My Blanche, reluctant, gave consent; Then 'neath the humble roof we went, And sat about the board. I saw how sweet the whole surprise; I saw her fond uplifted eyes, Give thanks unto the Lord.
There is a prophecy of our line, Told by some great grand-dame of mine I once attempted to divine.
'Tis that two children, then unborn, Would know a wealthy wedding morn, Or die in poverty forlorn.
These children would be of her name. If to the bridal bans they came, The house would gather strength and fame.
But if they came not, woe is me, The line would ever cease to be, The wealth would take its wings and flee.
If all the signs are coming true, I am the child she pictured, who The name should keep or hide from view.
In our domain of liberty, Our heed is light of pedigree, I care not for the prophecy.
For what to me our wealth or line? I only wish to make her mine-- The maid my aunt asked in to dine.
HOW A POOR GIRL WAS MADE RICH.
All the day my toil was easy, for I knew that in the evening, I could go home from my labor, and find Blanche at the door; How could I dream the sunlight in my sky was so deceiving? And I ceased in my believing 'twould be cloudy ever more.
When at last the twilight deepened, I entered our low dwelling, And my darling rose to meet me, with the love-light in her eyes; On that day her simple story to my aunt she had been telling, And I saw her words were welling, fraught with ominous surprise.
For it seems my hated uncle, once had given him a daughter, Who on a saddened morning had been stolen from the door, And through the panting city the criers cried and sought her, But in vain; they never brought her to his threshold any more.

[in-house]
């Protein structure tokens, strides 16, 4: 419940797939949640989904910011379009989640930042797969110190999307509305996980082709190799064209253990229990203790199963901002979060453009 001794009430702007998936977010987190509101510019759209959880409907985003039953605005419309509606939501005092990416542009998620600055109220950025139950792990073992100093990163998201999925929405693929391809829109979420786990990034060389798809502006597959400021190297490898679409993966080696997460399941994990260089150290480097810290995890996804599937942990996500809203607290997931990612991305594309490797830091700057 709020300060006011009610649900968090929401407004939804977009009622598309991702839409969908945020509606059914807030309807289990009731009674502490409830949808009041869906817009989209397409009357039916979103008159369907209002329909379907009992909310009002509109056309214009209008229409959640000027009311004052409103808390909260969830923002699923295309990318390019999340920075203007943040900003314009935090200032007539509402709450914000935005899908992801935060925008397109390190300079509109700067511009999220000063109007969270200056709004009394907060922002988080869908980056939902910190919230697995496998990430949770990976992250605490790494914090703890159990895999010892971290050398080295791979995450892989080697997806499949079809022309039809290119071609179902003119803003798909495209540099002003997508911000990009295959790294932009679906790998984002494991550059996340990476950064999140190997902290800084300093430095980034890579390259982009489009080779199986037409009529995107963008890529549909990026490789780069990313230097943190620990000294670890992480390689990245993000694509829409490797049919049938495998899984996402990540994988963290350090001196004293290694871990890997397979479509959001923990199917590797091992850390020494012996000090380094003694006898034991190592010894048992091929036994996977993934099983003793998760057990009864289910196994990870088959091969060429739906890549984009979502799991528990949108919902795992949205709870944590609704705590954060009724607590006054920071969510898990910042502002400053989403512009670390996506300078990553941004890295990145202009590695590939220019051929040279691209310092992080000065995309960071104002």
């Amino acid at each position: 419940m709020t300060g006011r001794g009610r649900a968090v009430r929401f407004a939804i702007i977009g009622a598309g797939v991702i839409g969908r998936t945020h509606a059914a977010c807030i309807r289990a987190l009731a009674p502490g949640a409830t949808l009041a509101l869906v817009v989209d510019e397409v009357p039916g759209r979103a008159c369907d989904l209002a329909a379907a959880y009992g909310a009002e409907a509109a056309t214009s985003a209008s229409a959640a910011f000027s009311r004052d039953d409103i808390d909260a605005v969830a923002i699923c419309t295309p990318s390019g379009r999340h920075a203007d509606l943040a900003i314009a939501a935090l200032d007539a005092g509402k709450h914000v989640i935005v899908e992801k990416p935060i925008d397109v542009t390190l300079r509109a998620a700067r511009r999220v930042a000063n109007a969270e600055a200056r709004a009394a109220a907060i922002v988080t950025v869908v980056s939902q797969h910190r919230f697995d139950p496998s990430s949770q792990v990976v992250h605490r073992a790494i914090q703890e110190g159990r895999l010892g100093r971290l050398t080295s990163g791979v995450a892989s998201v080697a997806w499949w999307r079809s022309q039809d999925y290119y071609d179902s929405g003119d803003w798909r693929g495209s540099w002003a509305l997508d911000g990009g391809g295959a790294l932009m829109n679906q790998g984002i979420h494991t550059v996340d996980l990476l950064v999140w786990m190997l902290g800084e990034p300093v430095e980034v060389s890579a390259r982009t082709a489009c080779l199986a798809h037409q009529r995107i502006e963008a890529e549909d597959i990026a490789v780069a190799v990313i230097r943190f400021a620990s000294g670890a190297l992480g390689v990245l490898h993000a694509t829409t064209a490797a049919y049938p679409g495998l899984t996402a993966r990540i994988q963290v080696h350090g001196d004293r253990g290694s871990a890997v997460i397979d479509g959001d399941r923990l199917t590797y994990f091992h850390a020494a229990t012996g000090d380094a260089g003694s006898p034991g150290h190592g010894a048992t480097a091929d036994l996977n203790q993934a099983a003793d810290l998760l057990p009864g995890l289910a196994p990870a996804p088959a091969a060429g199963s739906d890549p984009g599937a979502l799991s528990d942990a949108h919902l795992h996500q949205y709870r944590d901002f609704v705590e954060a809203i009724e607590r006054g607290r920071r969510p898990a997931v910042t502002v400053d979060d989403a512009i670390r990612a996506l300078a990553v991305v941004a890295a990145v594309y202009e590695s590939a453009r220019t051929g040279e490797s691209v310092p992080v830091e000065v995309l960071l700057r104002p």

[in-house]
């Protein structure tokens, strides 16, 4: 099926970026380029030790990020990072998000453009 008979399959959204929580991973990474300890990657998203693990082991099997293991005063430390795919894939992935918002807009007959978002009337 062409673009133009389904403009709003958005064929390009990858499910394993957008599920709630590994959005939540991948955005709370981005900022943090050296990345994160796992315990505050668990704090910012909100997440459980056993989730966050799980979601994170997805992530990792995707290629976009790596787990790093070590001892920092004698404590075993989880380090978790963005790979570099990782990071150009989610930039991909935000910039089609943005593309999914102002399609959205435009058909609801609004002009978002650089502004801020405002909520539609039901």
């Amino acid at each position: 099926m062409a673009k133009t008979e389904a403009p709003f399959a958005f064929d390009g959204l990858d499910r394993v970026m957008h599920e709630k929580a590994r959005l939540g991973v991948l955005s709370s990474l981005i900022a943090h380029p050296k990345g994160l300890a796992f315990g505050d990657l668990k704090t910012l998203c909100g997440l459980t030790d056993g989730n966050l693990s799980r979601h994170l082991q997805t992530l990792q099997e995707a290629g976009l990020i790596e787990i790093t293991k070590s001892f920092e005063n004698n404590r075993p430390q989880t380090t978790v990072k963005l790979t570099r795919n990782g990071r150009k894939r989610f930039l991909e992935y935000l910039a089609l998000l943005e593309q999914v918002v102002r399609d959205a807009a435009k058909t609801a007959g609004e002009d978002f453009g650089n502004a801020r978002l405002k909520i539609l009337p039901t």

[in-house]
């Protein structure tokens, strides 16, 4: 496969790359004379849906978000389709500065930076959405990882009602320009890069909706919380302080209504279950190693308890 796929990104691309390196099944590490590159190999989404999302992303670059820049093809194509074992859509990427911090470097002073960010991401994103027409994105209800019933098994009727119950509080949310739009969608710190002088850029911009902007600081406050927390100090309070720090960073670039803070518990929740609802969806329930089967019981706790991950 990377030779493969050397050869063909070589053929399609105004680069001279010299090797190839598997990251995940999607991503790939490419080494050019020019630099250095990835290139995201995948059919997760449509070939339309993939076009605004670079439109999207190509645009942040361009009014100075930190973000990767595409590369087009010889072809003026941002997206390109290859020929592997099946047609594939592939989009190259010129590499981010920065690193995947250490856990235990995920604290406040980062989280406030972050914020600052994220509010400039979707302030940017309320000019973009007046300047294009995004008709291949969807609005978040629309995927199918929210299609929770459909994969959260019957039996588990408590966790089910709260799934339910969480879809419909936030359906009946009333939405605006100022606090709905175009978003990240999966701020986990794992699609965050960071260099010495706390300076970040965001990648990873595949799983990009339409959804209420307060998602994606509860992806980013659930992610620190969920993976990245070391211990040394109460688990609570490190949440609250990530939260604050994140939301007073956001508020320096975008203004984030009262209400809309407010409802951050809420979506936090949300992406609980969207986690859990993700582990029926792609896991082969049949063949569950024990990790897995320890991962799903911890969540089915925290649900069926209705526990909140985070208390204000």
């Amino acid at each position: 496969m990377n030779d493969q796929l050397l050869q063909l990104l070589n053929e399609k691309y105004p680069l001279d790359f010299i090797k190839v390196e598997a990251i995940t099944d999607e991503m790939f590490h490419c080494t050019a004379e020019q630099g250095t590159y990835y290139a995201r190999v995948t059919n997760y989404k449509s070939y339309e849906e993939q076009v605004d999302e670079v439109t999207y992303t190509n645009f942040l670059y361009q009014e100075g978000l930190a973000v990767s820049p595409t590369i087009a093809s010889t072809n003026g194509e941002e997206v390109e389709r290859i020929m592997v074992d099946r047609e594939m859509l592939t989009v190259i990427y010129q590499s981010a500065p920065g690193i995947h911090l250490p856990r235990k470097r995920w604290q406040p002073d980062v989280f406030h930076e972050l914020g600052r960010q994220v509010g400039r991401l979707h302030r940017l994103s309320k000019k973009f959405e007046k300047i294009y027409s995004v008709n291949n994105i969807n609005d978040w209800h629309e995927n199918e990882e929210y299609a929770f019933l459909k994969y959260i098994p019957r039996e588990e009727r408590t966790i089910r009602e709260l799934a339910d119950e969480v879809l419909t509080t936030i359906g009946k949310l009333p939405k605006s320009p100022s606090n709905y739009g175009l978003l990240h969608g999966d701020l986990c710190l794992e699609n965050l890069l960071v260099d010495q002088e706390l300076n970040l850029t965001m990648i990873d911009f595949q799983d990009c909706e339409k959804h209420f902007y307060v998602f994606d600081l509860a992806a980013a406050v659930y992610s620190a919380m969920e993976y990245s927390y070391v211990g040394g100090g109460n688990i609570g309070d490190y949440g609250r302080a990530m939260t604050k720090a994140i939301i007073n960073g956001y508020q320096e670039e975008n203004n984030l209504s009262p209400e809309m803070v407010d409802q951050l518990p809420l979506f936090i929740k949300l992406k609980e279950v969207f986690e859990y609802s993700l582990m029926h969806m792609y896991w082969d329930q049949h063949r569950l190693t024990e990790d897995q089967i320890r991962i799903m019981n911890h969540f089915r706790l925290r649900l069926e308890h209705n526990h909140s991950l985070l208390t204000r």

Blanche was she, my uncle's daughter; no unwelcome truth was plainer; For a small peculiar birth-mark was apparent on her arm. Had I lost her? Was it possible ever more now to regain her? Would he spurn me, and restrain her with his wily golden charm?
All that night my heart was bitter with unutterable anguish, And I cried out in my slumber till with my words I woke: "How long, O Lord, must poverty bow down its head and languish, While wrong, with wealth to garnish it, makes strong the heavy yoke?"
'Tis said, that when he saw his child, And saw the proof that she was his, The first in many a year he smiled, And pressed upon her brow a kiss.
In both his hands her hand he bound, And led her gayly through his place. He said the dead years circled round, Hers was so like her mother's face.
He scarcely moves him from her side-- Her every hour with joy beguiles. To make the gulf between us wide, He acts the miser of her smiles.
He brings her presents rich and rare-- Wrought gold by cunning hands impearled, Round opals that with scarlet glare, The lightning of each mimic world.
SHE PASSED ME BY.
She bowed, and smiled, and passed me by, She passed me by! O love, O lava breath that burns, 'Tis hard indeed to think she spurns Such worshippers as you and I. She smiled, and bowed, with stately pride; The bow the frosty smile belied. She passed me by.
She bowed, and smiled, and passed me by, She passed me by. What more could any maiden do? It did not prove she was untrue. My heart is tired, I know not why. I only know I weep and pray. Love has its night as well as day. She passed me by.
MIND WITHOUT SOUL.
Some strange story I have read Of a man without a soul. Mind he had, though soul had fled; Magic gave him gifts instead, And the form of youth he stole.
Grows a rose-azalea white, In my garden, near the way. I who see it with delight, Dream its soul of odor might, In the past, have fled away.
Blanche (O, sweet, you are so fair, So sweet, so fair, whate'er you do), Twine no azalea in your hair, Lest I think in my despair, Heart and soul have left you too.
A BROKEN SWORD.
Deep in the night I saw the sea, And overhead, the round moon white; Its steel cold gleam lay on the lea, And seemed my sword of life and light, Broke in that war death waged with me.
I heard the dip of golden oars; Twelve angels stranded in a boat; We sailed away for other shores; Though but an hour we were afloat, We harbored under heavenly doors.
O, Blanche, if I had run my race, And if I wore my winding sheet, And mourners went about the place, Would you so much as cross the street, To kiss in death my white, cold face?